Routine Ninja Turtles 'Out of the Shadows' serves up fun, forgettable CGI action for kids

Posted June 6, 2016

Stephen Amell as Casey Jones in “Teenage Mutant Ninja Turtles: Out of the Shadows.” (Deseret Photo)

“TEENAGE MUTANT NINJA TURTLES: OUT OF THE SHADOWS” — 2 stars — Megan Fox, Stephen Amell; Will Arnett, Tyler Perry and the voices of Pete Ploszek, Alan Ritchson, Noel Fisher and Jeremy Howard; PG-13 (sci-fi action violence); in general release

“Teenage Mutant Ninja Turtles: Out of the Shadows” isn’t so much a movie as it is a product with a really long name. It’s 112 minutes of CGI mayhem, snappy catch phrases and a standard hero plot, all pieced together in a familiar formula.

Will the kids enjoy it? Most likely. Will they remember anything about it in six months? Most unlikely.

Director Dave Green’s follow-up to 2014’s franchise reboot opens with our heroes living lives of anonymity in New York City, fighting crime where needed then kicking back to watch Knicks games from inside the Madison Square Garden Jumbotron. All the regulars are back: Leonardo (voiced by Pete Ploszek), Donatello (Jeremy Howard), Raphael (Alan Ritchson), and Michelangelo (Noel Fisher).

They may have put their arch nemesis Shredder (Brian Tee) behind bars, but ex-cameraman Vernon Fenwick (Will Arnett) is taking all the credit, and the turtles’ alien appearance keeps them hidden away from society.

But no one is staying put for long. After a dramatic escape, Shredder teams up with a diabolical scientist named Baxter Stockman (Tyler Perry) to create an interdimensional portal that will deliver yet another bad guy: a half-robot, half-squid named Krang (voiced by Brad Garrett). To generate the portal, they need three pieces. Two are conveniently located in New York City. The third is in Brazil.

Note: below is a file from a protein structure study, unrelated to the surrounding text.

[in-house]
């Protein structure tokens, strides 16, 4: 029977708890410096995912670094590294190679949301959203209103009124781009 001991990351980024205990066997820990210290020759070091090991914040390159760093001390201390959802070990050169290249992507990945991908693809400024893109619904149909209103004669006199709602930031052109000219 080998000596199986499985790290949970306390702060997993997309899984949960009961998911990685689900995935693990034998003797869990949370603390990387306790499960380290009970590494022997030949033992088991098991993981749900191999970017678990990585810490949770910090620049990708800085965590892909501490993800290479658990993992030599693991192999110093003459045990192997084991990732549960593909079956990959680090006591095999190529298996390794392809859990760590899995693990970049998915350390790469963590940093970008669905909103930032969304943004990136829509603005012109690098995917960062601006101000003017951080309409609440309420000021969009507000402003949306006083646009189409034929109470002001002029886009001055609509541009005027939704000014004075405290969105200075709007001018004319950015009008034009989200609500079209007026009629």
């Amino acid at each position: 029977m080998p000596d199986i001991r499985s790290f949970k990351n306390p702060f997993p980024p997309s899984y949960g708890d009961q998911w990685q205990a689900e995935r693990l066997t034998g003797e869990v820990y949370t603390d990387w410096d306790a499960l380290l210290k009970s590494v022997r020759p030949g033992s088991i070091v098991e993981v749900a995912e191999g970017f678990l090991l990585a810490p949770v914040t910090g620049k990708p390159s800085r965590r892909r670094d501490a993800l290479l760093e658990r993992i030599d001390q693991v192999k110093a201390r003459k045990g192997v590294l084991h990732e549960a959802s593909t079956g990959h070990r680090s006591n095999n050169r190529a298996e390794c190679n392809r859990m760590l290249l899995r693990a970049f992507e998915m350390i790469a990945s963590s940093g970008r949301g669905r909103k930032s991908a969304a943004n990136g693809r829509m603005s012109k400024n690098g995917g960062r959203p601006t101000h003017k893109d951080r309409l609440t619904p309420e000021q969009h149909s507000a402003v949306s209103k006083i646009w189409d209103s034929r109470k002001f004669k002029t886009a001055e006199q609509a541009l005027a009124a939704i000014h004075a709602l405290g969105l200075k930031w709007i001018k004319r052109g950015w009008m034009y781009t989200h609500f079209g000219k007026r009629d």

Luckily, the turtles’ intrepid female friend April O’Neil (Megan Fox) has been tracking Baxter and gets the heroes in a half-shell on the case. They are joined by a corrections cop with a knack for hockey named Casey Jones (Stephen Amell), but the bad guys are restocking as well. Baxter has used a special serum to turn a pair of ex-cons into the super-wart hog Bebop (Gary Anthony Williams) and the super-rhinoceros Rocksteady (Stephen Farrelly).

The quest to stop Krang is tough enough, but when Donatello analyzes the serum, he makes a discovery that divides the group: by reverse-engineering the formula, the turtles could be converted into human form.

This modest plot serves as a jumping-off point for a series of entertaining action sequences, admittedly with some fun effects (none more so than the bizarre 3-D creation that is Krang). But it’s still disappointing to see yet another cast of superheroes battling out yet another dramatic climax in New York City against yet another CGI monster. Nine times out of 10, the new boss is the same as the old boss.

As for the performances, the CGI turtles still feel two-dimensional, and Fox and Arnett’s characters are around to be functional rather than fleshed-out. (Laura Linney also appears as NYPD Chief Vincent and seems grossly out of everyone else’s pay grade.)

Diehard fans old and young probably won’t care much, though. “Out of the Shadows” takes pains to pay homage to the characters and catch phrases that helped build the Ninja Turtles brand more than 20 years ago. The brothers aren’t exactly stuck in the ′90s, but the cowabunga dialogue, the surfing visuals and even the pizza eating feel like signature moves of a past era. (There’s even a sly reference to Vanilla Ice, who appeared in 1991’s “Teenage Mutant Ninja Turtles II”).

Ultimately, “Teenage Mutant Ninja Turtles: Out of the Shadows” leaves the sequel bar right where it’s always been. If the glass is half full, it’s because it’s a comparatively soft PG-13 that the kids may enjoy. If the glass is half empty, it’s because we drank the first half a long time ago and forgot about the rest.

“Teenage Mutant Ninja Turtles: Out of the Shadows” is rated PG-13 for sci-fi action violence; running time: 112 minutes.

Joshua Terry is a freelance writer and photojournalist who appears weekly on "The KJZZ Movie Show" and also teaches English composition for Salt Lake Community College. Find him online at


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